After winning the Michael Powell award for best British feature film at this year’s Edinburgh film festival, unnerving Scottish thriller Calibre finds a home on Netflix, writes Natalie Stendall
This sharply made debut feature from rising star Matt Palmer turns into an ‘eye for an eye’ vengeance tale when a hunting trip goes awry.
Vaughn (Jack Lowden) leaves his pregnant wife at home for a last weekend of freedom, stalking deer in the Scottish Highlands with best friend Marcus (Martin McCann). Palmer immediately captures this remote autumnal landscape in all its desolate beauty. Snow clings to the peaks, empty roads stretch out into the distance and there’s a pressing sense that, in this vast isolation, something dreadful will happen.
The local community is less than welcoming and the thick atmosphere of hot-headed vigilantism requires us to suspend disbelief. Thankfully, the film keeps largely to the perspective of Vaughn whose tortured state of mind permeates the film with a near intolerable urgency.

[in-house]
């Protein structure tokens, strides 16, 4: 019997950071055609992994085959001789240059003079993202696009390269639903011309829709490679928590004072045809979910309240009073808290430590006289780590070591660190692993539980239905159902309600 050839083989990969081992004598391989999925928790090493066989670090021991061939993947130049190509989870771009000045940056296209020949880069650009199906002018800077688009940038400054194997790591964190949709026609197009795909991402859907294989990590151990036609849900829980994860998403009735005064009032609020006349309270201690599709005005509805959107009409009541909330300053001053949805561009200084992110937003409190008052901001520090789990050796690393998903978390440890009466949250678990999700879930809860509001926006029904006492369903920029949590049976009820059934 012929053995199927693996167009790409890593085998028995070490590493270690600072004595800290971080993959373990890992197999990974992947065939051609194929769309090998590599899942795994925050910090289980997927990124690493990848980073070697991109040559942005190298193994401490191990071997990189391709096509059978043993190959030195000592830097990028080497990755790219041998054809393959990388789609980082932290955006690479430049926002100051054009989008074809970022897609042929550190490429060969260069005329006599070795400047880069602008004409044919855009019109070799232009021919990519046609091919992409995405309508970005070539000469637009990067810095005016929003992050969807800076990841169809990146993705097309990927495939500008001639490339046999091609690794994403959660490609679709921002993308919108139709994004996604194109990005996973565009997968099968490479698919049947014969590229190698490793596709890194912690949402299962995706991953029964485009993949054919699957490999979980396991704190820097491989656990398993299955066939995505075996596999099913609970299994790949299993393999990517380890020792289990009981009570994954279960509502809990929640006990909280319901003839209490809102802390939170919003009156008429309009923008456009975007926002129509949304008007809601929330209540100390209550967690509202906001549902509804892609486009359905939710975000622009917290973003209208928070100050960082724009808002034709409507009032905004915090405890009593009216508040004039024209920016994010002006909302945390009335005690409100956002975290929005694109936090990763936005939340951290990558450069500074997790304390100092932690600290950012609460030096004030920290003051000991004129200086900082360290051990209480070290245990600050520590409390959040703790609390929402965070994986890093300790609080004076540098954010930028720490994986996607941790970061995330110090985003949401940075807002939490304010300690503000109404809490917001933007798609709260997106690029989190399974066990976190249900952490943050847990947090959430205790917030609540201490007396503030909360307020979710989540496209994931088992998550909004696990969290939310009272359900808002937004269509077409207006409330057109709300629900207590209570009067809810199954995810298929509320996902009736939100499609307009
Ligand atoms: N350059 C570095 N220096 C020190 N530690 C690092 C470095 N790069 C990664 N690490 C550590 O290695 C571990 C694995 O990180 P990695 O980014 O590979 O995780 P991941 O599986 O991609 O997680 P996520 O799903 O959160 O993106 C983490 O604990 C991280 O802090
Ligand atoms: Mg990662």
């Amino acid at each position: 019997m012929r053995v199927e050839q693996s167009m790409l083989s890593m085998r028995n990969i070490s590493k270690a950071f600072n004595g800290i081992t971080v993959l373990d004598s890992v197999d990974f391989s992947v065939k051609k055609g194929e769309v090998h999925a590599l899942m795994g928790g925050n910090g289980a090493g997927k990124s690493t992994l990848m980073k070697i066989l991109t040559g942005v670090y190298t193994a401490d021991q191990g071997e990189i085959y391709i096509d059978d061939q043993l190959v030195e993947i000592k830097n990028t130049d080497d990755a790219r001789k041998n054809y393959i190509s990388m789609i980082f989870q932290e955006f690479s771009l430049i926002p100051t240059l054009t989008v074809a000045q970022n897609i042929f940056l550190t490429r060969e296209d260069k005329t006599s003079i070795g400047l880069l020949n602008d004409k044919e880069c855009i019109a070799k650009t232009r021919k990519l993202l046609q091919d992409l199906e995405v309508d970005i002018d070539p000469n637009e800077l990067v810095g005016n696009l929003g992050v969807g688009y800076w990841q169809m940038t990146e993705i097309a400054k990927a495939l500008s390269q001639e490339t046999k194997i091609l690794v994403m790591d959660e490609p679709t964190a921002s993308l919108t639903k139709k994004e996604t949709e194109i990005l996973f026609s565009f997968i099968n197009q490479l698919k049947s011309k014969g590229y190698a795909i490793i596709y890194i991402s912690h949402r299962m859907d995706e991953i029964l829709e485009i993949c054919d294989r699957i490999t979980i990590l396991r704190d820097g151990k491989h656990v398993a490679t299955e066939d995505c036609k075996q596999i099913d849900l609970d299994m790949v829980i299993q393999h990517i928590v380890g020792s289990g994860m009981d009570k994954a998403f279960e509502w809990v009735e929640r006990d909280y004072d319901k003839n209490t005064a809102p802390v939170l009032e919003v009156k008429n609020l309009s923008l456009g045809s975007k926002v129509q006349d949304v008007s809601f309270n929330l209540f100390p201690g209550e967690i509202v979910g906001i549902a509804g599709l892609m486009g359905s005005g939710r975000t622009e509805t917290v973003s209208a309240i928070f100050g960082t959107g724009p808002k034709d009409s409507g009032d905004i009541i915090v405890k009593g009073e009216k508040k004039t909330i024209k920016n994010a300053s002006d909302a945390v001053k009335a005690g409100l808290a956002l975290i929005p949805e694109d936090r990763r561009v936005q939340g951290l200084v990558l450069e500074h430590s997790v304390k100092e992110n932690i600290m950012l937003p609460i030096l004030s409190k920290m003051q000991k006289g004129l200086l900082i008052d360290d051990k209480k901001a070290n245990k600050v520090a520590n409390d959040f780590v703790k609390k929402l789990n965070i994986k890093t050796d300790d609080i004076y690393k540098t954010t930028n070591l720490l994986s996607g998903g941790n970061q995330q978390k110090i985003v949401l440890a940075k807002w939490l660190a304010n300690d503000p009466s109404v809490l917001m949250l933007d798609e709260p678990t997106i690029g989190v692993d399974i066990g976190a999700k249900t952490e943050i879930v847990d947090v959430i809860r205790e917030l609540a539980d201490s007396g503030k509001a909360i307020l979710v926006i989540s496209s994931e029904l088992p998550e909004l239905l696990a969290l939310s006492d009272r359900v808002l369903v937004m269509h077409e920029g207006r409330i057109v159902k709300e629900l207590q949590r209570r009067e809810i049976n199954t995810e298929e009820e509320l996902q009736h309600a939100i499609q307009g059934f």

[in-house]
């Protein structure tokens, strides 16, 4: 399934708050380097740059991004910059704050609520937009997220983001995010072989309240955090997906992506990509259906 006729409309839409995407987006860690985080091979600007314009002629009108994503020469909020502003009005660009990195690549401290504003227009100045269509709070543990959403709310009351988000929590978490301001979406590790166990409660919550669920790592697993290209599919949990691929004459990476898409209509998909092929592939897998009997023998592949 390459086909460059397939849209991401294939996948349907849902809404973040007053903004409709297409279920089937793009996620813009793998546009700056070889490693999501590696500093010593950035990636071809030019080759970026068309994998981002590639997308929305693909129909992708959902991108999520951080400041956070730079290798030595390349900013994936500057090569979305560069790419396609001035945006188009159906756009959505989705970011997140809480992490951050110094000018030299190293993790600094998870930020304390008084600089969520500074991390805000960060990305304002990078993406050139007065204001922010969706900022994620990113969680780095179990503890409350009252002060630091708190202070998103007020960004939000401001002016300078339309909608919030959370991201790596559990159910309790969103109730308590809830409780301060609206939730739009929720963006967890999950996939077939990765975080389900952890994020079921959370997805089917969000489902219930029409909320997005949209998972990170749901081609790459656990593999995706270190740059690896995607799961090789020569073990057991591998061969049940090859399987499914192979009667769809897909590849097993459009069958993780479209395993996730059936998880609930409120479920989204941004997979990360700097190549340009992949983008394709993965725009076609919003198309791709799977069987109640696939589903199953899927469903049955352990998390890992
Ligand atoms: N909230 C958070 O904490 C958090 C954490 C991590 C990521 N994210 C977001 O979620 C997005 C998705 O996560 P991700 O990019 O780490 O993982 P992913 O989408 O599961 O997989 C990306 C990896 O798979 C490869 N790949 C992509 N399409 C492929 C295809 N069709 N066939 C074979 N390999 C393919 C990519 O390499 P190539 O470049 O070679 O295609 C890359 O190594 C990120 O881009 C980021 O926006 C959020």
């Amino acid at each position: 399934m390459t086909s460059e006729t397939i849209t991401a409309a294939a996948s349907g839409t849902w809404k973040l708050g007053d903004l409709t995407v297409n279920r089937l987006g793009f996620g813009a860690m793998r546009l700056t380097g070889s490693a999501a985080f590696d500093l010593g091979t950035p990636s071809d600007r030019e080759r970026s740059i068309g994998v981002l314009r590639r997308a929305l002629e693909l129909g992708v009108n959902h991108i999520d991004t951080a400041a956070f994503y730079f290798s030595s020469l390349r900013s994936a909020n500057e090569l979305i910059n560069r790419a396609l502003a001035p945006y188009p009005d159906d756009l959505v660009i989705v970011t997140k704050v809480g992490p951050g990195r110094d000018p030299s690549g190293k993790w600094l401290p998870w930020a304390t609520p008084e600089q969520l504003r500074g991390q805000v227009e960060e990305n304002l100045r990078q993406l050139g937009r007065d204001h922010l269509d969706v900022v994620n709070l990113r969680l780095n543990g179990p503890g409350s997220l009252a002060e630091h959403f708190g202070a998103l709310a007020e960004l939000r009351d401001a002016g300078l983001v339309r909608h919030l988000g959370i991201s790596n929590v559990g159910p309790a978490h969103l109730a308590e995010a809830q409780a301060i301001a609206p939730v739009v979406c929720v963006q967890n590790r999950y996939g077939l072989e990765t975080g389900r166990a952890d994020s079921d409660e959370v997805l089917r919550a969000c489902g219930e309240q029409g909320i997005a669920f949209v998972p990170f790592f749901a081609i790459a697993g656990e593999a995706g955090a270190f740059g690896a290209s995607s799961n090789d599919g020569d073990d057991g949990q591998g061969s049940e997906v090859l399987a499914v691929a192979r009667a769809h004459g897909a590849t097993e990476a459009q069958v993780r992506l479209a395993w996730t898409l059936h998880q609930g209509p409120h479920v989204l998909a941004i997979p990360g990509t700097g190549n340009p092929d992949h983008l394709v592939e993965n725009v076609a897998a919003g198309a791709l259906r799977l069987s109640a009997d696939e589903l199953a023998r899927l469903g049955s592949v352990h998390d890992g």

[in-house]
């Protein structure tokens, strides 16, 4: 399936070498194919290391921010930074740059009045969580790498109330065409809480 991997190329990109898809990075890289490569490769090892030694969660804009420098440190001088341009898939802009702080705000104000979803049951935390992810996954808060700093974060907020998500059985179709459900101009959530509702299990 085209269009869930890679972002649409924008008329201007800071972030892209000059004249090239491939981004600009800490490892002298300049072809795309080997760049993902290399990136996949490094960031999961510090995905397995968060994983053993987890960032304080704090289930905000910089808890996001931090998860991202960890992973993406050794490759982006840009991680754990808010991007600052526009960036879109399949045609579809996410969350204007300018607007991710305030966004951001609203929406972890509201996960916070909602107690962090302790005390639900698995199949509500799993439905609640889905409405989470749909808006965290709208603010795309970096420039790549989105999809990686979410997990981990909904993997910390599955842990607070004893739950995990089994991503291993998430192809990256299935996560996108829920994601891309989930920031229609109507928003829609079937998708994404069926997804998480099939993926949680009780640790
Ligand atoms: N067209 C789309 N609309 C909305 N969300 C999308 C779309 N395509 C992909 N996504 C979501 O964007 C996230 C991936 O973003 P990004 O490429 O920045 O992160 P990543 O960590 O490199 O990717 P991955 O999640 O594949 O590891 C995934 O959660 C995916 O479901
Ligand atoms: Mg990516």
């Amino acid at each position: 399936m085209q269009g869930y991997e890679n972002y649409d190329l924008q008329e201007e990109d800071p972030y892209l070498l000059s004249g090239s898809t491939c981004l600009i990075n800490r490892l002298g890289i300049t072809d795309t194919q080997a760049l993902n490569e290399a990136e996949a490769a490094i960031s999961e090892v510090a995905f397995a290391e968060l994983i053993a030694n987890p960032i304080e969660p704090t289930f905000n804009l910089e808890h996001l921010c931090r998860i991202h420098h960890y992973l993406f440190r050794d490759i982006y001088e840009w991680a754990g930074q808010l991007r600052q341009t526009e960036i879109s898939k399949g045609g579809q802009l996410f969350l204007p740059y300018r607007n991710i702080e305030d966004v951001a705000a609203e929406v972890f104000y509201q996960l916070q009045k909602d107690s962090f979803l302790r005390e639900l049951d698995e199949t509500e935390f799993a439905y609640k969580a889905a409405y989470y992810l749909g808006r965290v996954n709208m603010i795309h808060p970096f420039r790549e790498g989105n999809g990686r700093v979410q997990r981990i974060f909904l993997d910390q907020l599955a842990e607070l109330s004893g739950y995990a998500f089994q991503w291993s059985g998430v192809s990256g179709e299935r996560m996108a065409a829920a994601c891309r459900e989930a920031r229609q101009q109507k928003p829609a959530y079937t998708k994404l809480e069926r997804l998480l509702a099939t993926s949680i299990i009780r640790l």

Palmer’s pacing is right on the money, each catastrophe fuelling the next, but the writer-director finds space for a scattering of morbid images that puncture the increasing tension with the devastating tragedy at its core.
Lowden, who appeared last year in Christopher Nolan’s Dunkirk, marks himself out here as a star of the future. His anguished performance builds to a chilling crescendo and succeeds in obscuring the plot’s weakest developments. McCann too is a force to be reckoned with, giving us a sympathetic but collected and self-possessed foil to Lowden’s guilty descent.
Watching Calibre is an uneasy, apprehensive and often disturbing experience. Palmer’s confident filmmaking and talented cast ensure the murky and implausible final act remains taut to the last.